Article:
Quieting recent suggestions that the company was going to separate its regulated and unregulated entities in the wake of its failed merger with Exelon, Public Service Enterprise Group's (PSEG) management said Tuesday the whole company continues to produce strong operational results and that the continued financial success will allow for "disciplined future growth" going forward.
Following the merger breakup in September (see Daily GPI, Sept. 15), PSEG CEO James Ferland had said the stand-alone energy company might consider further separating its unregulated and regulated operations at some point because of the adverse regulatory restrictions that led to the merger failure in the first place (see Power Market Today, Sept. 21).
Addressing shareholders in Newark, NJ on Tuesday, Ferland and Ralph Izzo, president of PSEG, stressed that the company has significantly strengthened its position in the past two years and is ready to resume a position of leadership within the industry, starting with the completion of three short-term operational objectives: continuing its nuclear progress, restaffing the company and fairly resolving PSE&G's pending electric and gas rate cases.
Izzo noted that the rate cases have now been fairly settled, the restaffing process has begun and the company recently extended the Nuclear Operating Services Agreement for two years, with an option to extend the agreement one year thereafter. "We are not content with a three-year strategy," Izzo said. "We are working hard -- examining all the options we have to sustain our nuclear progress -- to build on the tremendous accomplishments during the past two years at Salem and Hope Creek."
Izzo, who is expected to succeed Ferland as CEO when Ferland retires in March 2007, said, "PSEG's earnings growth prospects are enviable. In 2007, we expect earnings to be around one-third higher than in 2006 and 10% higher still in 2008."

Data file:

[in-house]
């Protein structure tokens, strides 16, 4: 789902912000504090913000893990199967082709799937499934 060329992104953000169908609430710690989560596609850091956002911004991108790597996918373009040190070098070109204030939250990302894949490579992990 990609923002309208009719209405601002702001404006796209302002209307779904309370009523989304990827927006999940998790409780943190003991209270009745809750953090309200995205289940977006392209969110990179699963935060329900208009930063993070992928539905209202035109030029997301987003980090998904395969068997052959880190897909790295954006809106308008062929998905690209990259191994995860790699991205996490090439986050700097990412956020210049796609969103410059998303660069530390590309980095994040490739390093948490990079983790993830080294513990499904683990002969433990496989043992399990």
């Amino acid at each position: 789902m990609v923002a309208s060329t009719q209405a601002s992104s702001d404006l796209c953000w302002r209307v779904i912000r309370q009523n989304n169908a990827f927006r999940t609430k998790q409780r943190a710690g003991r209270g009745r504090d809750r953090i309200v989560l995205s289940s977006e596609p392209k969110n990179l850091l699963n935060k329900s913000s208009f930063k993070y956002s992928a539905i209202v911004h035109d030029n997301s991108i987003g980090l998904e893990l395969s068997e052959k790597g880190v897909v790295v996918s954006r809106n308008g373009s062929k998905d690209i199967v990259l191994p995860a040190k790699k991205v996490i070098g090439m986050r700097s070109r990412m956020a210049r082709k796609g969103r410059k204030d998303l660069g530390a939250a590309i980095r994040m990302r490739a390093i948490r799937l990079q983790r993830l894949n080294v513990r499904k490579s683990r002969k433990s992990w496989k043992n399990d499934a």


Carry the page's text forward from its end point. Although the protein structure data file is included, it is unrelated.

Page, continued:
Ferland outlined for shareholders how PSEG has moved forward in the last two years by improving the operations of its nuclear and fossil generation plants, improving the company's balance sheet and reducing international risk exposure. In addition, the company has benefited from the strengthening of electric markets. "Our improved position has been recognized by the investment community, with the shares of PSEG trading at roughly 50% higher than just two years ago," noted Ferland.
Ferland added that the strength of the company's generation portfolio has been key to the company's success. "Our nuclear plants have been producing more energy than ever before; they have set new refueling duration records, including a world record at one of the Salem units; and have made significant and measurable improvements in a broad range of other key operational areas," said Ferland. He also indicated that PSEG's fossil plants have improved output and capacity and that PSEG Energy Holdings is having its most profitable year ever due to especially strong performance from its two 1,000 MW power plants in Texas.
Ferland noted that the company's PSE&G utility is continuing its strong performance, adding that it was named the most reliable electric utility in the nation for the second year in a row, and the region's most reliable electric utility for the fifth year in a row.
As for resuming the company's leadership image within the industry, Izzo allowed that the merger period was a rough patch for the company. "Although our company's profile was somewhat less visible while the merger was being considered, there is now both the need and the opportunity to reestablish ourselves as a thought leader," said Izzo. "We will do this by contributing practical solutions on challenging and emerging issues. We will build on our leadership position as an environmentally responsible company; as an innovative company in the area of workforce development; and as an early adopter of new technology."
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